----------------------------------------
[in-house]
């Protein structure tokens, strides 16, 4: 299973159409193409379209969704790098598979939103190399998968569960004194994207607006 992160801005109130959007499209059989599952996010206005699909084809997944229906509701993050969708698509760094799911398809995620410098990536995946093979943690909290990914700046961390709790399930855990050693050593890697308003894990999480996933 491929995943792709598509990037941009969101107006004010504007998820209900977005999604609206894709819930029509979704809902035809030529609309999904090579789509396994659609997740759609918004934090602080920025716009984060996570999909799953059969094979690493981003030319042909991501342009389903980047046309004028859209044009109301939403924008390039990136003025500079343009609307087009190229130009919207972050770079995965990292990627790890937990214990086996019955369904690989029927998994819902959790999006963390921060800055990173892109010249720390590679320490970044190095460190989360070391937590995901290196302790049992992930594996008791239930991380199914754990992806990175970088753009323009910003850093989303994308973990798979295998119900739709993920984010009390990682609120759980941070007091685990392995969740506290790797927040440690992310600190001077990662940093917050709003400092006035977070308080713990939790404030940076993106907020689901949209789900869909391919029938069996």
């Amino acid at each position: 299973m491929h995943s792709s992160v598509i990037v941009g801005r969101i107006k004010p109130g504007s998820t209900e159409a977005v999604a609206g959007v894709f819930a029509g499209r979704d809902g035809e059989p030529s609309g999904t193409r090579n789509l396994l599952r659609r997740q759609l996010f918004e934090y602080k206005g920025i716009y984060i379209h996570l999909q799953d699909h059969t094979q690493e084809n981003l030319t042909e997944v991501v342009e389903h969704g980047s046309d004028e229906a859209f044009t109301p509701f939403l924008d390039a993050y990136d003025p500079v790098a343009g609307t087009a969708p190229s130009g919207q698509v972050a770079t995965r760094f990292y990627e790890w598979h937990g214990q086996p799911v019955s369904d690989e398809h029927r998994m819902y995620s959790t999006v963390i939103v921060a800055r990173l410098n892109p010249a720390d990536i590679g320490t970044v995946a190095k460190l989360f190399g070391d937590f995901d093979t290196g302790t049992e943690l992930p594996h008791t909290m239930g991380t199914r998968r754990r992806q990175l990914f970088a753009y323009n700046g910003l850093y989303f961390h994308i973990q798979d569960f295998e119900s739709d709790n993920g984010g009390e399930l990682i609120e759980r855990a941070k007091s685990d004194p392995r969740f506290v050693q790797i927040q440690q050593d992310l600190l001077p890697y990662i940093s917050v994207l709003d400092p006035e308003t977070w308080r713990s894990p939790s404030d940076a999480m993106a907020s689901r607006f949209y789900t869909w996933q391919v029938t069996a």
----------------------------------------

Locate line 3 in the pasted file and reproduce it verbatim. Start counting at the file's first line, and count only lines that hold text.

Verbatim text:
């Amino acid at each position: 299973m491929h995943s792709s992160v598509i990037v941009g801005r969101i107006k004010p109130g504007s998820t209900e159409a977005v999604a609206g959007v894709f819930a029509g499209r979704d809902g035809e059989p030529s609309g999904t193409r090579n789509l396994l599952r659609r997740q759609l996010f918004e934090y602080k206005g920025i716009y984060i379209h996570l999909q799953d699909h059969t094979q690493e084809n981003l030319t042909e997944v991501v342009e389903h969704g980047s046309d004028e229906a859209f044009t109301p509701f939403l924008d390039a993050y990136d003025p500079v790098a343009g609307t087009a969708p190229s130009g919207q698509v972050a770079t995965r760094f990292y990627e790890w598979h937990g214990q086996p799911v019955s369904d690989e398809h029927r998994m819902y995620s959790t999006v963390i939103v921060a800055r990173l410098n892109p010249a720390d990536i590679g320490t970044v995946a190095k460190l989360f190399g070391d937590f995901d093979t290196g302790t049992e943690l992930p594996h008791t909290m239930g991380t199914r998968r754990r992806q990175l990914f970088a753009y323009n700046g910003l850093y989303f961390h994308i973990q798979d569960f295998e119900s739709d709790n993920g984010g009390e399930l990682i609120e759980r855990a941070k007091s685990d004194p392995r969740f506290v050693q790797i927040q440690q050593d992310l600190l001077p890697y990662i940093s917050v994207l709003d400092p006035e308003t977070w308080r713990s894990p939790s404030d940076a999480m993106a907020s689901r607006f949209y789900t869909w996933q391919v029938t069996a």